I live with HIV/AIDS. I was infected in hospital, shortly after my birth, because I had to be treated for flu. Approximately 10,000 children have been affected at that time; only 5,000 are still alive today. I discovered my disease at the age of 10. I remember it was during the world Cup in France, I saw a newspaper article about children infected by HIV in Constanta, which is my home town. From there I connected all the dots.
There are two issues that are affecting my life and the one of all people living with HIV/AIDS: the therapy and the discrimination that we suffer from. We learn to cope with it, and from my experience two movies helped: “Dallas Buyers Club” which talks about Anti-Retroviral Therapy (ART) and “Philadelphia” about discrimination.
For a person living with HIV, to be adherent to the therapy is very important because this is the simplest way to control our health state. But also to manage what we eat as we need to follow a whole life regimen to remain healthy.
Discrimination is unfortunately still very present in our society. As a person living with a chronic disease we face difficult situations such as not being hired based on our condition, the fear we feel when we have to reveal our status to our loved ones, the fear we have when we think that any flu may be fatal.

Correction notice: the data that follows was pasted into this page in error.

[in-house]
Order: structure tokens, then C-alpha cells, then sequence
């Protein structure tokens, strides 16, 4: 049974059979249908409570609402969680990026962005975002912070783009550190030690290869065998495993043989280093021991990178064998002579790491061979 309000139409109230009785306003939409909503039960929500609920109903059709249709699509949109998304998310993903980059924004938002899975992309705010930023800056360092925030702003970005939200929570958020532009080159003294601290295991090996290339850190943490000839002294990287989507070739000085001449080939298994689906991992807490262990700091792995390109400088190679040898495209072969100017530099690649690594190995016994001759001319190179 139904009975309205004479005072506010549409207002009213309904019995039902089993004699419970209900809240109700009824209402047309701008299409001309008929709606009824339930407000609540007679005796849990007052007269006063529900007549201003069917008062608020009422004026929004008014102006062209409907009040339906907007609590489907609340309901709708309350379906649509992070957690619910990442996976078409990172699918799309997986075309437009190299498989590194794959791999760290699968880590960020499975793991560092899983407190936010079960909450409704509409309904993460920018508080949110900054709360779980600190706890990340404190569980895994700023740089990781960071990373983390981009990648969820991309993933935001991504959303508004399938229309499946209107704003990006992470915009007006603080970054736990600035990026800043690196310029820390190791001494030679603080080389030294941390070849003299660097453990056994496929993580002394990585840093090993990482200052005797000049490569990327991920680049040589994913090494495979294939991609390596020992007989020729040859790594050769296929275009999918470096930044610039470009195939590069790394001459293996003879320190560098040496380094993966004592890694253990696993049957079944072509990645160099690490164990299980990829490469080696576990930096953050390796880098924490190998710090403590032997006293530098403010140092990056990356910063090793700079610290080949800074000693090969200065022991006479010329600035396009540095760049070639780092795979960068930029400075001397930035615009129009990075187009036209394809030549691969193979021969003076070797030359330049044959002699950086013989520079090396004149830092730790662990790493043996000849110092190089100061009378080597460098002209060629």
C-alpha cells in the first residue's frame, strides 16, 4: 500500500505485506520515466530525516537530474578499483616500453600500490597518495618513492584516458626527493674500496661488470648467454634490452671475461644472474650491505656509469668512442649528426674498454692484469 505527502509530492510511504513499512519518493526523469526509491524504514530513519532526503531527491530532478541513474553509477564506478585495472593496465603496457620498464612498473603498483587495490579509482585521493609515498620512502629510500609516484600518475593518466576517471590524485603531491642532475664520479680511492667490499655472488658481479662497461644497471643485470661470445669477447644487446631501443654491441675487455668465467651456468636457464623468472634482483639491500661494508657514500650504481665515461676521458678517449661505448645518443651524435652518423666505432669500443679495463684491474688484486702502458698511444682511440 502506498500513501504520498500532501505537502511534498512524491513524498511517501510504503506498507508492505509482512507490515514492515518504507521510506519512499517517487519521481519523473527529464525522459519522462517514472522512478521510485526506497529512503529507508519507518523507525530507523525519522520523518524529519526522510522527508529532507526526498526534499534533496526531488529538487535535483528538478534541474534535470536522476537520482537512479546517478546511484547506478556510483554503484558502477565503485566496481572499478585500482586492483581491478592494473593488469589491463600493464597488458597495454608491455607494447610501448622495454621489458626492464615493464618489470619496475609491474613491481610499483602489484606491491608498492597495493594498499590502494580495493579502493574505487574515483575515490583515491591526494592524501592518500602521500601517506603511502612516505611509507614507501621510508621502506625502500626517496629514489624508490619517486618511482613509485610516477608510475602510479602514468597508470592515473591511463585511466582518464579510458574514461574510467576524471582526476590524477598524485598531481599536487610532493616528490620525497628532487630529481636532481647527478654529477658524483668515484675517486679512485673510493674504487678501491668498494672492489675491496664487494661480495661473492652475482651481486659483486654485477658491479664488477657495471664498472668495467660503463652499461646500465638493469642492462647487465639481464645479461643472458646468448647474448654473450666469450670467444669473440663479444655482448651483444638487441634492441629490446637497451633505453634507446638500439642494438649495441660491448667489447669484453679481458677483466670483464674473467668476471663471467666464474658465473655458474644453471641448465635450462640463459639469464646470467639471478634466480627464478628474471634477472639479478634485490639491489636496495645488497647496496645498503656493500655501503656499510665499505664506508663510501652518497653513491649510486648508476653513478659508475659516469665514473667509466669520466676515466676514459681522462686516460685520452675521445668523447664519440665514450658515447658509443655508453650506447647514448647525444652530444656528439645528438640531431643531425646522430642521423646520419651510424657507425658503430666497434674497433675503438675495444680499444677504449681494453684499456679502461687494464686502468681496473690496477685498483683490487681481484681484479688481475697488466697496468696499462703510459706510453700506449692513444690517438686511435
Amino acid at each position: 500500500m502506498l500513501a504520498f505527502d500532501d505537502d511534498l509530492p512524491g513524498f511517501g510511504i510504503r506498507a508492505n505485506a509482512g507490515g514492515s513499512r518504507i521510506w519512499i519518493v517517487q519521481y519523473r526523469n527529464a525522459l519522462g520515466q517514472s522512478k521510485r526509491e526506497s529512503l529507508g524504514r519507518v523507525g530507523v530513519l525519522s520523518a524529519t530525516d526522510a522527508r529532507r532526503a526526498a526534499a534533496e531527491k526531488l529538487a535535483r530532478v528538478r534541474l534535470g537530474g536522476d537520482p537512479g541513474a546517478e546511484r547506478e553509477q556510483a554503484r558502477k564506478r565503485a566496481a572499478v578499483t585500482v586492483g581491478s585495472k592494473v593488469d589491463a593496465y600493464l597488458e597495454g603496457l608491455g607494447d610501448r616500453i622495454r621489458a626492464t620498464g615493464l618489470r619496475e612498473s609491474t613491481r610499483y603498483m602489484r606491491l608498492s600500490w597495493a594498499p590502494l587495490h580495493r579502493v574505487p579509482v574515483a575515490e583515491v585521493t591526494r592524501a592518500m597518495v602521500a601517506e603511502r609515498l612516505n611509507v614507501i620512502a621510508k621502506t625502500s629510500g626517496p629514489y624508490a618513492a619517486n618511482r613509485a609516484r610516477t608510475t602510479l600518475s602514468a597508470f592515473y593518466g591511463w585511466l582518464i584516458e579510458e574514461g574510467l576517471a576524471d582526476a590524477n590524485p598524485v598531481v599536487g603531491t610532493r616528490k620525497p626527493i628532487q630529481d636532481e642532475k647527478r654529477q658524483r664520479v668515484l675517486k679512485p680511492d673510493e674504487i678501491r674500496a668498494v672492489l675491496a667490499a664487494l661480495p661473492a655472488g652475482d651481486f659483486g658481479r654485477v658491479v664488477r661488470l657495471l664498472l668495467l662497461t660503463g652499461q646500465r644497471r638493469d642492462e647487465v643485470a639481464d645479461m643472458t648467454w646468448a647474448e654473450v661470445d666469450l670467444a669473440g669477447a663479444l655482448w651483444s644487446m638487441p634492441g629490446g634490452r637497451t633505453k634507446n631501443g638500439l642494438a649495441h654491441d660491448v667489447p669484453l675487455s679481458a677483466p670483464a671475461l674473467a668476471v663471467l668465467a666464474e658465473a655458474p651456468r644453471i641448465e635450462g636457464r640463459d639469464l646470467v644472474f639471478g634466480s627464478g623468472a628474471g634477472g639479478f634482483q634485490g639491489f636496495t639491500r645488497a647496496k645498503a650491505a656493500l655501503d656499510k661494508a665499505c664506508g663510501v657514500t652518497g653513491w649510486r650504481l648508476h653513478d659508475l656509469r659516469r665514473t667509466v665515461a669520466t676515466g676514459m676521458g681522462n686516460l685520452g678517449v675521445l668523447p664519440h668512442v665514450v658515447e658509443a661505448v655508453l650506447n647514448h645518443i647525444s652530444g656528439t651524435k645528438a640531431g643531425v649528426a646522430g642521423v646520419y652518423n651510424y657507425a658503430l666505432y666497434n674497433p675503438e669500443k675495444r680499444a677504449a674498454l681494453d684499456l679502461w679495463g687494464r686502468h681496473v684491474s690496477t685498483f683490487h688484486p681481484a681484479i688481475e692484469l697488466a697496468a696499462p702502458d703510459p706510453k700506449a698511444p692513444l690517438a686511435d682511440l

But as we know: “What does not kill you makes you stronger”. Information is my power. We have to know our rights and react every time we feel that they are not respected. We have to fight for your rights; that’s for sure. I have also learned to get more out of life, to appreciate simple moments.
Right now I am an HIV activist. In my country I am involved in the biggest patient organisation in this field and I have an NGO that allows me to reach out all the people affected by this condition. We develop activities that improve their lives: support groups, new jobs qualifications, support for the poorest members of the group. I am also advocating for our rights and helping people to get to know their rights and how to act whenever their rights are disregarded